Ed – it looks from those pictures like those shoes have a narrower toe than mine – the wide forefoot bit is important.


    P6283538 by molgrips, on Flickr


    P6283539 by molgrips, on Flickr


    P6283540 by molgrips, on Flickr

    As you can see they aren’t that minimal, but they aren’t cosseting your foot all around with comfy EVA support.

    Edukator
    Member

    Minimal? There’s as much soft stuff on those as my mid-90s Adidas Catalyst.

    For the first three pages of this thread I assumed minimalist meant the glove-like things I’ve seen people slapping along in trying to look trendy with gadgets all over their arms.

    Premier Icon molgrips
    Subscriber

    The ones on the right are what can fairly be described as traditional, even though they are about half the material of my original pair (which were sold to me by gait analysis in Run and Become and hurt my feet like hell).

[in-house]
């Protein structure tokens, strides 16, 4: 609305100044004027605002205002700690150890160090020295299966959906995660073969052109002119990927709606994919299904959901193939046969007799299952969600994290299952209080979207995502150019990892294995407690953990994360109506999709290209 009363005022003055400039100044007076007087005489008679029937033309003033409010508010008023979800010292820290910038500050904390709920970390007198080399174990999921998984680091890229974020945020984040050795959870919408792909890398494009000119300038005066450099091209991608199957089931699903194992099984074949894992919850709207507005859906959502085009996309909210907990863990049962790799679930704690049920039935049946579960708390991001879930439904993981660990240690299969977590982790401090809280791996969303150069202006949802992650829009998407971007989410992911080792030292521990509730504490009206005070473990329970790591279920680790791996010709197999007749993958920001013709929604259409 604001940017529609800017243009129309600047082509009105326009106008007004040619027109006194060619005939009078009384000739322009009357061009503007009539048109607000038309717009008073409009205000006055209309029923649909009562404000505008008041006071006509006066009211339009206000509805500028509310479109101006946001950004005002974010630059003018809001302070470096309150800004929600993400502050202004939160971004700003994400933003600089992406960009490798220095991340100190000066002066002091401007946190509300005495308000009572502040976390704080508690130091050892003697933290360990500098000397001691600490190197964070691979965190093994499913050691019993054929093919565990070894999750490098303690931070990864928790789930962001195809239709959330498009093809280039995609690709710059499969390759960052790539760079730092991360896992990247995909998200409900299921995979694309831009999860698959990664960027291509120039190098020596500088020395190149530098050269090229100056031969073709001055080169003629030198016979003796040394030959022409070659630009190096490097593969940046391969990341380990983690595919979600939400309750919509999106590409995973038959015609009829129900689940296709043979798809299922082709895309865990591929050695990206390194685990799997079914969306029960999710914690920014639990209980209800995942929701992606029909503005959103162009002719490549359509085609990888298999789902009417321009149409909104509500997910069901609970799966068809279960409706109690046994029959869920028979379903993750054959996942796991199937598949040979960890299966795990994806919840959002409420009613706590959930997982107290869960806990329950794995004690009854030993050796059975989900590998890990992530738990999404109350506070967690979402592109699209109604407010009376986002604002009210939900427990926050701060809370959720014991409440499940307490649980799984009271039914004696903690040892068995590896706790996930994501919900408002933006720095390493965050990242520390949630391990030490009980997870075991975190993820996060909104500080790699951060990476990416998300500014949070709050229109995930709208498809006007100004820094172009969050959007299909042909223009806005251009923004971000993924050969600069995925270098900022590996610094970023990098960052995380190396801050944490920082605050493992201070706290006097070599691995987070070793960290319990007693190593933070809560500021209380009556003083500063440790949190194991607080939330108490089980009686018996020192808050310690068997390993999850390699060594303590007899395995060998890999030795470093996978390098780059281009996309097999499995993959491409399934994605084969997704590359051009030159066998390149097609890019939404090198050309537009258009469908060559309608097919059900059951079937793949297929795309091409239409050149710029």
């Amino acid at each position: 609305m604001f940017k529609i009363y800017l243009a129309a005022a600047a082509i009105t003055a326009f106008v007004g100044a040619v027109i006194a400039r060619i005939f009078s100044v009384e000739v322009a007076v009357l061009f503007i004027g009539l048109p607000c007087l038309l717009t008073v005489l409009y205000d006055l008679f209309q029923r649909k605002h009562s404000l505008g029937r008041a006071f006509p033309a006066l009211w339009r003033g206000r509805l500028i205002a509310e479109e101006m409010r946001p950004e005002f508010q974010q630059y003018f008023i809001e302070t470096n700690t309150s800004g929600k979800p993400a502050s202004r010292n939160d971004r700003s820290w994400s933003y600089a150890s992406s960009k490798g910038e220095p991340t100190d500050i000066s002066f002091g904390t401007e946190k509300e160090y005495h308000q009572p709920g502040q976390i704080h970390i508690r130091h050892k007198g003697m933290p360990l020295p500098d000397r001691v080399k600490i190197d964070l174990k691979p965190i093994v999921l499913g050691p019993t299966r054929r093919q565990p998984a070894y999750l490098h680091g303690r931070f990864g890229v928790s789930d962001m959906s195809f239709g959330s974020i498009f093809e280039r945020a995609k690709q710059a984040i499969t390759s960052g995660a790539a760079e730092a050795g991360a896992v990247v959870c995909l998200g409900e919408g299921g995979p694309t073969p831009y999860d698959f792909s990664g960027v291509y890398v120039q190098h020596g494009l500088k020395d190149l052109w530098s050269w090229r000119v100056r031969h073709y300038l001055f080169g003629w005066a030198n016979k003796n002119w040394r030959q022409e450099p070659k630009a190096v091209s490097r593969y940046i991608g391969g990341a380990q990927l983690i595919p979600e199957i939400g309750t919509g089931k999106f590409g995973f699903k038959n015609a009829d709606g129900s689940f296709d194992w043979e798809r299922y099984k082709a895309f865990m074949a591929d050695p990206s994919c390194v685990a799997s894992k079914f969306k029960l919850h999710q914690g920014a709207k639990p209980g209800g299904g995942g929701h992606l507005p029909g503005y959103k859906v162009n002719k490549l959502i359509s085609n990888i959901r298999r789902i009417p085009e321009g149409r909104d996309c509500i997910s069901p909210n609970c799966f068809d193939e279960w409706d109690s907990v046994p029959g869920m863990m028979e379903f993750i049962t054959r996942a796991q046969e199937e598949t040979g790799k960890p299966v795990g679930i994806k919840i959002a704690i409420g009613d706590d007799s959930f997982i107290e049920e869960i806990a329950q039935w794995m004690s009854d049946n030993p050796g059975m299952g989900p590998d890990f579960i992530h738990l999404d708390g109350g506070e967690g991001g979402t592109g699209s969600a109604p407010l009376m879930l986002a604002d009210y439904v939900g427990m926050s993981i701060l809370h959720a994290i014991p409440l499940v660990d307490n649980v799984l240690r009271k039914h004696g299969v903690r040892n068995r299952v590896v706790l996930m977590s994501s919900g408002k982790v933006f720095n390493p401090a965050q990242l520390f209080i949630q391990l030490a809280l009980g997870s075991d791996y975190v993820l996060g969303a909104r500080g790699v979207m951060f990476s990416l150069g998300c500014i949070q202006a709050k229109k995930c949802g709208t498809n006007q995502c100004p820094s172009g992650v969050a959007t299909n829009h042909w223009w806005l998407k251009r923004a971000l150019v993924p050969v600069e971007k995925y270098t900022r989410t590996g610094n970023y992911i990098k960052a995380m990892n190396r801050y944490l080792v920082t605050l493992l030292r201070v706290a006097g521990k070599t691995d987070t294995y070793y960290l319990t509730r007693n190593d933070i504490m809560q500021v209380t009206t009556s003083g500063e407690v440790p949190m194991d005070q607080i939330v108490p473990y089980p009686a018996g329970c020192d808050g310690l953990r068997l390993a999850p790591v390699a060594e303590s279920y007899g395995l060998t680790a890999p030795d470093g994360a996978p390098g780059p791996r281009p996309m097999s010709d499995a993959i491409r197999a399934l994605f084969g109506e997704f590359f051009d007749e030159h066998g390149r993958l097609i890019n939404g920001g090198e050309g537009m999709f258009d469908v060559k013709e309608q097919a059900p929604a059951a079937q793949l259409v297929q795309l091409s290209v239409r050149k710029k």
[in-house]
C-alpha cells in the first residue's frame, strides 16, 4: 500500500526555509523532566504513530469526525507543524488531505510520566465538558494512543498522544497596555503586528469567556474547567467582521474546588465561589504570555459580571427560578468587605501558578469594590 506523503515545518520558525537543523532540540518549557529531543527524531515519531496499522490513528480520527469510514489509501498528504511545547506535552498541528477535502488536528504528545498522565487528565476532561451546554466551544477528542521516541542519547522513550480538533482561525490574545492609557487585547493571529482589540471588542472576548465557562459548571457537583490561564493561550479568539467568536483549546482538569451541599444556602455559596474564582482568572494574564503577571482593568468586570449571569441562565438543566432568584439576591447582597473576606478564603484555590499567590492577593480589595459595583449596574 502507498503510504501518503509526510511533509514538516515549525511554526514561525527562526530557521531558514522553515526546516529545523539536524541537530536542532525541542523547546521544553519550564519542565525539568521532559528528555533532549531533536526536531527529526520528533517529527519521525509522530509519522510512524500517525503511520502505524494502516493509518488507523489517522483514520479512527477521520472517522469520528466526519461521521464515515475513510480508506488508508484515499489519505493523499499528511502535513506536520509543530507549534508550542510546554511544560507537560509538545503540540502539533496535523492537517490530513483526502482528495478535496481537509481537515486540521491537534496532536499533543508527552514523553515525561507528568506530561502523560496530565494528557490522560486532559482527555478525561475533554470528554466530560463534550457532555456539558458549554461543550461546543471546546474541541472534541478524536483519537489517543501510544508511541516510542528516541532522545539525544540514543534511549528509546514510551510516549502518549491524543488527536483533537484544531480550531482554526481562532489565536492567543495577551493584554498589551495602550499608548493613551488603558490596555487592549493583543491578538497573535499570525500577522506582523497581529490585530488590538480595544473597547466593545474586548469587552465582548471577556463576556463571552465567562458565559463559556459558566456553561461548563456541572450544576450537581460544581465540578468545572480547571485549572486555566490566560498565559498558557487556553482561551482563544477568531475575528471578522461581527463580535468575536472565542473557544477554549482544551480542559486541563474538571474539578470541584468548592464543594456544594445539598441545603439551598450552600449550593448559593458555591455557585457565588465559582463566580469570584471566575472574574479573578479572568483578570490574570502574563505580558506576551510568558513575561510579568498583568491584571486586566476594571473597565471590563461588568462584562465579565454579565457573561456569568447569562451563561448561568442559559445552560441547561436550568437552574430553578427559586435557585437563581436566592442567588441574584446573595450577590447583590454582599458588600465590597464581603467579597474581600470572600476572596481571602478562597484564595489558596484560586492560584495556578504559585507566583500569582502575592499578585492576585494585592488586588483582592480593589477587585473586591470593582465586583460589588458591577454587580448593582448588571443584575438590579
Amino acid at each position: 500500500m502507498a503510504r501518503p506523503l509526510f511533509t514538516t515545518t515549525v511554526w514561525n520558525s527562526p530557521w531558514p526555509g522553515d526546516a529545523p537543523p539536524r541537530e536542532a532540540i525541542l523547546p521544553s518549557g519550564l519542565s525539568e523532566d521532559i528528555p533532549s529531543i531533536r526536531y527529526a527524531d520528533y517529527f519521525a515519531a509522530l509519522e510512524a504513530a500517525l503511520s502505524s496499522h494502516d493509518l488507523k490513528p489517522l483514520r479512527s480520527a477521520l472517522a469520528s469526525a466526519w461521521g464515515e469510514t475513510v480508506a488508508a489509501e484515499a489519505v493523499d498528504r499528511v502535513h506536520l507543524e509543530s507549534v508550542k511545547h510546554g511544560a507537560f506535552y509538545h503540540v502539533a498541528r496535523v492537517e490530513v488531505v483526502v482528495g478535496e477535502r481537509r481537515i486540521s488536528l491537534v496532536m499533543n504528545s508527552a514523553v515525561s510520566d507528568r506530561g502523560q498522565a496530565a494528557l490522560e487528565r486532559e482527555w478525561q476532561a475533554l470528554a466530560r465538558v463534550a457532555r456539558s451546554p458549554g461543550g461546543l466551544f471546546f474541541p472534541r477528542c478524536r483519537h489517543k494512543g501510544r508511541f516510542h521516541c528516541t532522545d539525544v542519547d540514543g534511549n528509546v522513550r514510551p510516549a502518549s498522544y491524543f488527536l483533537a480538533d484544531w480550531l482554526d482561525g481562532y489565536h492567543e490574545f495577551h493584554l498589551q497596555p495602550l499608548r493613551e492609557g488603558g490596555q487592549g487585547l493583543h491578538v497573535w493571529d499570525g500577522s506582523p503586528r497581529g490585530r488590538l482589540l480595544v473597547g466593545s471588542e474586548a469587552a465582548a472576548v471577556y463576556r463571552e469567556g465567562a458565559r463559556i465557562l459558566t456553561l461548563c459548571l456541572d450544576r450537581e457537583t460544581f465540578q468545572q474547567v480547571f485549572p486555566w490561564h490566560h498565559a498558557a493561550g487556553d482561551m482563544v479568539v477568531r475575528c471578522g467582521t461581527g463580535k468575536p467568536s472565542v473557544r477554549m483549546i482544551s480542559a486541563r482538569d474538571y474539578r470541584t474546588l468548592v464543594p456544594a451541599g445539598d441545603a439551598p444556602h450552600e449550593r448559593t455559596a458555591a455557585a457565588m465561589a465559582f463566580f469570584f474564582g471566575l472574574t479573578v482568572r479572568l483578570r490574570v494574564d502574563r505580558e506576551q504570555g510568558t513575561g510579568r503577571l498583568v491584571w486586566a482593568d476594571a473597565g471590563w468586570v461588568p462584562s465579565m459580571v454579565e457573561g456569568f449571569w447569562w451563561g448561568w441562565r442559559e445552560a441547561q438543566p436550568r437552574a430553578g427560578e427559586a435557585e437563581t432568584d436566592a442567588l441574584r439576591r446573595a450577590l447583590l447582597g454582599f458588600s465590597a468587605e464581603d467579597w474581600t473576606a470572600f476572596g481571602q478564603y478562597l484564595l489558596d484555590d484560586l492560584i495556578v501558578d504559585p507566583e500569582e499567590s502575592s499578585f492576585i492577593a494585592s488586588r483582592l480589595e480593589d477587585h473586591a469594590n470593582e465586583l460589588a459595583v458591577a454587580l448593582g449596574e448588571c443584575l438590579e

The ones on the left are minimal compared to those type, yes, but they do have more than the Vibram 5 fingers. I should point out that the yellow layer is MUCH stiffer than the cushy padding you normally get. It’s quite hard. It’s maybe 5mm thick in the front, and there’s a few mm of rise so the heel is slightly thicker.

    Oh and btw, not everyone with gadgets and VFFs is doing it to try and look cool. They may be, but they aren’t all.

    ajc
    Member

    I read an interesting article although for the life of me can’t remember where that showed how useless the, ‘injuries haven’t reduced over the years of shoe development argument’. It went along the lines of in the 80’s most runners doing events like marathons were good level club runners, and this was proven by the much quicker average finish times at events like the Boston marathon than now. All that has happened in the intervening years is that running has become a leisure activity and has attracted lots of crap runners that always get injured due to poor technique and pie eating. A large percentage of the higher level runners continue as ever not getting injured that much whilst massive amounts of beginers go out for a run, get injured and have found they can now blame their shoes.